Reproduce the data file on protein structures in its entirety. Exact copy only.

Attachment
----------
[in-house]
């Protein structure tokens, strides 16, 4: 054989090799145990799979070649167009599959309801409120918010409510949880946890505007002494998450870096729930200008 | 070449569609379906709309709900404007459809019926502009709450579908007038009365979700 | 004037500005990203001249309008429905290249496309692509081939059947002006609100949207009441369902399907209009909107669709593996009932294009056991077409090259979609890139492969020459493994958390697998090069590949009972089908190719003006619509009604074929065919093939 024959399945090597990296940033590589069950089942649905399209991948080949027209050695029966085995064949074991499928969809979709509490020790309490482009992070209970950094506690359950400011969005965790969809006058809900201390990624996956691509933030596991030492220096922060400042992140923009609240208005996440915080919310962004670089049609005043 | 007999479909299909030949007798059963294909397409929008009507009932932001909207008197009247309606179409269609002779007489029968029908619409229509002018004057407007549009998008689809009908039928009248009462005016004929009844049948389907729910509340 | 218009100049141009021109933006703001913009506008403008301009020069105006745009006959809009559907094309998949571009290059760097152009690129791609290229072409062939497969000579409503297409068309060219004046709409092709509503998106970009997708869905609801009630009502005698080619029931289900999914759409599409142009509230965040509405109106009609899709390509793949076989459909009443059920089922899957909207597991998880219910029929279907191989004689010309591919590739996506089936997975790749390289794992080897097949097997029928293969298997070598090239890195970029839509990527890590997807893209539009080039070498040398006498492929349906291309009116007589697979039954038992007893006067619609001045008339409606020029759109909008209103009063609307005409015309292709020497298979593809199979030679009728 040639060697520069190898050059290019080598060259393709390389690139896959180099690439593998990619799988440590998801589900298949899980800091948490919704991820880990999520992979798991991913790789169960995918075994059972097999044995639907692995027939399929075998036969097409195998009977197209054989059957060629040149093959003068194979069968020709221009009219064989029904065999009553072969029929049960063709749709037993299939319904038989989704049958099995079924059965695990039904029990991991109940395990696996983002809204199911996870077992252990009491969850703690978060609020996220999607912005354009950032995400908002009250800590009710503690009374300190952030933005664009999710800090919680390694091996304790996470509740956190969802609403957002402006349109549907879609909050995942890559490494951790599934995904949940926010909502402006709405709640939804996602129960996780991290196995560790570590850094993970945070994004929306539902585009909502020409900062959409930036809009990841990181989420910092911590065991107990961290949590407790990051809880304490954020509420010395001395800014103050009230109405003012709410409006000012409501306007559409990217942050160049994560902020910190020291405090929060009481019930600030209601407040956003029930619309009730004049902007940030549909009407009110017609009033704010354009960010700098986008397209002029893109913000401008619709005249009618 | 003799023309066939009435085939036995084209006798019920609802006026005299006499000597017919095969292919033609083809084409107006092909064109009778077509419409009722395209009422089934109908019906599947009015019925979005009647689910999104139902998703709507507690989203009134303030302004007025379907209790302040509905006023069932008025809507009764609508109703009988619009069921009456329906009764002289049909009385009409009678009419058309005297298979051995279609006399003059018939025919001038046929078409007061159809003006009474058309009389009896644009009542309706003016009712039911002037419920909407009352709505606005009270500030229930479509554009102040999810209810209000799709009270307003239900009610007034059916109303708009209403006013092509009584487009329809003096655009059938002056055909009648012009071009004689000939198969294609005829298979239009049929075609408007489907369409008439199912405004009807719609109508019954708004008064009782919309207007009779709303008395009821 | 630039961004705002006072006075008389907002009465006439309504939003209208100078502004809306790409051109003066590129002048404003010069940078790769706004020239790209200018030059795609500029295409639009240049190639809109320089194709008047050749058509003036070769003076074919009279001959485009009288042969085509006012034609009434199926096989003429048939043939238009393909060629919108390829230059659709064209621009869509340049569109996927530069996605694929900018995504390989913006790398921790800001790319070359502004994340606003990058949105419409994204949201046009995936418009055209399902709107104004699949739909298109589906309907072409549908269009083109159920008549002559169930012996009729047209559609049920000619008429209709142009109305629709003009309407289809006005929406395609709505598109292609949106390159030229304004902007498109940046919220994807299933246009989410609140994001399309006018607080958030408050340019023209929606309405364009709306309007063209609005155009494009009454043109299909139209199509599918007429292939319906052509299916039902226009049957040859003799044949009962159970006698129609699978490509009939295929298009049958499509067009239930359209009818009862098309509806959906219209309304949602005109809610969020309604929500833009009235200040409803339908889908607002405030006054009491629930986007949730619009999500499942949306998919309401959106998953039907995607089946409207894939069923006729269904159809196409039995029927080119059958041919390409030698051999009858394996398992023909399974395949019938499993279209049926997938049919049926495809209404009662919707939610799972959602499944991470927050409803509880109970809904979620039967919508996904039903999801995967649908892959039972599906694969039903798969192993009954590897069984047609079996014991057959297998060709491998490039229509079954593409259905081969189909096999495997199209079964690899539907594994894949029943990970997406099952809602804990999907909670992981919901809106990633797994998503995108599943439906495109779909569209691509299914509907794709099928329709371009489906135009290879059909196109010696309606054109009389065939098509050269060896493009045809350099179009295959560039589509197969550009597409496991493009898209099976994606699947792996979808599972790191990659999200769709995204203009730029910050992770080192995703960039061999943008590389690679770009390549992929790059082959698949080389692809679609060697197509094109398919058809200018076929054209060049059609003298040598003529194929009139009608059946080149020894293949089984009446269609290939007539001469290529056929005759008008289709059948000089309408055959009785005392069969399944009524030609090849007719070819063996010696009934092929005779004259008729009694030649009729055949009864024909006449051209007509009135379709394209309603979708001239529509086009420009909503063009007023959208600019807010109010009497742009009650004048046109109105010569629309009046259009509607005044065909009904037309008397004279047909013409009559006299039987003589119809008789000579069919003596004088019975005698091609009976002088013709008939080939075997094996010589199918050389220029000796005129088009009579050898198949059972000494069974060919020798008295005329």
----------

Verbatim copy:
[in-house]
């Protein structure tokens, strides 16, 4: 054989090799145990799979070649167009599959309801409120918010409510949880946890505007002494998450870096729930200008 | 070449569609379906709309709900404007459809019926502009709450579908007038009365979700 | 004037500005990203001249309008429905290249496309692509081939059947002006609100949207009441369902399907209009909107669709593996009932294009056991077409090259979609890139492969020459493994958390697998090069590949009972089908190719003006619509009604074929065919093939 024959399945090597990296940033590589069950089942649905399209991948080949027209050695029966085995064949074991499928969809979709509490020790309490482009992070209970950094506690359950400011969005965790969809006058809900201390990624996956691509933030596991030492220096922060400042992140923009609240208005996440915080919310962004670089049609005043 | 007999479909299909030949007798059963294909397409929008009507009932932001909207008197009247309606179409269609002779007489029968029908619409229509002018004057407007549009998008689809009908039928009248009462005016004929009844049948389907729910509340 | 218009100049141009021109933006703001913009506008403008301009020069105006745009006959809009559907094309998949571009290059760097152009690129791609290229072409062939497969000579409503297409068309060219004046709409092709509503998106970009997708869905609801009630009502005698080619029931289900999914759409599409142009509230965040509405109106009609899709390509793949076989459909009443059920089922899957909207597991998880219910029929279907191989004689010309591919590739996506089936997975790749390289794992080897097949097997029928293969298997070598090239890195970029839509990527890590997807893209539009080039070498040398006498492929349906291309009116007589697979039954038992007893006067619609001045008339409606020029759109909008209103009063609307005409015309292709020497298979593809199979030679009728 040639060697520069190898050059290019080598060259393709390389690139896959180099690439593998990619799988440590998801589900298949899980800091948490919704991820880990999520992979798991991913790789169960995918075994059972097999044995639907692995027939399929075998036969097409195998009977197209054989059957060629040149093959003068194979069968020709221009009219064989029904065999009553072969029929049960063709749709037993299939319904038989989704049958099995079924059965695990039904029990991991109940395990696996983002809204199911996870077992252990009491969850703690978060609020996220999607912005354009950032995400908002009250800590009710503690009374300190952030933005664009999710800090919680390694091996304790996470509740956190969802609403957002402006349109549907879609909050995942890559490494951790599934995904949940926010909502402006709405709640939804996602129960996780991290196995560790570590850094993970945070994004929306539902585009909502020409900062959409930036809009990841990181989420910092911590065991107990961290949590407790990051809880304490954020509420010395001395800014103050009230109405003012709410409006000012409501306007559409990217942050160049994560902020910190020291405090929060009481019930600030209601407040956003029930619309009730004049902007940030549909009407009110017609009033704010354009960010700098986008397209002029893109913000401008619709005249009618 | 003799023309066939009435085939036995084209006798019920609802006026005299006499000597017919095969292919033609083809084409107006092909064109009778077509419409009722395209009422089934109908019906599947009015019925979005009647689910999104139902998703709507507690989203009134303030302004007025379907209790302040509905006023069932008025809507009764609508109703009988619009069921009456329906009764002289049909009385009409009678009419058309005297298979051995279609006399003059018939025919001038046929078409007061159809003006009474058309009389009896644009009542309706003016009712039911002037419920909407009352709505606005009270500030229930479509554009102040999810209810209000799709009270307003239900009610007034059916109303708009209403006013092509009584487009329809003096655009059938002056055909009648012009071009004689000939198969294609005829298979239009049929075609408007489907369409008439199912405004009807719609109508019954708004008064009782919309207007009779709303008395009821 | 630039961004705002006072006075008389907002009465006439309504939003209208100078502004809306790409051109003066590129002048404003010069940078790769706004020239790209200018030059795609500029295409639009240049190639809109320089194709008047050749058509003036070769003076074919009279001959485009009288042969085509006012034609009434199926096989003429048939043939238009393909060629919108390829230059659709064209621009869509340049569109996927530069996605694929900018995504390989913006790398921790800001790319070359502004994340606003990058949105419409994204949201046009995936418009055209399902709107104004699949739909298109589906309907072409549908269009083109159920008549002559169930012996009729047209559609049920000619008429209709142009109305629709003009309407289809006005929406395609709505598109292609949106390159030229304004902007498109940046919220994807299933246009989410609140994001399309006018607080958030408050340019023209929606309405364009709306309007063209609005155009494009009454043109299909139209199509599918007429292939319906052509299916039902226009049957040859003799044949009962159970006698129609699978490509009939295929298009049958499509067009239930359209009818009862098309509806959906219209309304949602005109809610969020309604929500833009009235200040409803339908889908607002405030006054009491629930986007949730619009999500499942949306998919309401959106998953039907995607089946409207894939069923006729269904159809196409039995029927080119059958041919390409030698051999009858394996398992023909399974395949019938499993279209049926997938049919049926495809209404009662919707939610799972959602499944991470927050409803509880109970809904979620039967919508996904039903999801995967649908892959039972599906694969039903798969192993009954590897069984047609079996014991057959297998060709491998490039229509079954593409259905081969189909096999495997199209079964690899539907594994894949029943990970997406099952809602804990999907909670992981919901809106990633797994998503995108599943439906495109779909569209691509299914509907794709099928329709371009489906135009290879059909196109010696309606054109009389065939098509050269060896493009045809350099179009295959560039589509197969550009597409496991493009898209099976994606699947792996979808599972790191990659999200769709995204203009730029910050992770080192995703960039061999943008590389690679770009390549992929790059082959698949080389692809679609060697197509094109398919058809200018076929054209060049059609003298040598003529194929009139009608059946080149020894293949089984009446269609290939007539001469290529056929005759008008289709059948000089309408055959009785005392069969399944009524030609090849007719070819063996010696009934092929005779004259008729009694030649009729055949009864024909006449051209007509009135379709394209309603979708001239529509086009420009909503063009007023959208600019807010109010009497742009009650004048046109109105010569629309009046259009509607005044065909009904037309008397004279047909013409009559006299039987003589119809008789000579069919003596004088019975005698091609009976002088013709008939080939075997094996010589199918050389220029000796005129088009009579050898198949059972000494069974060919020798008295005329």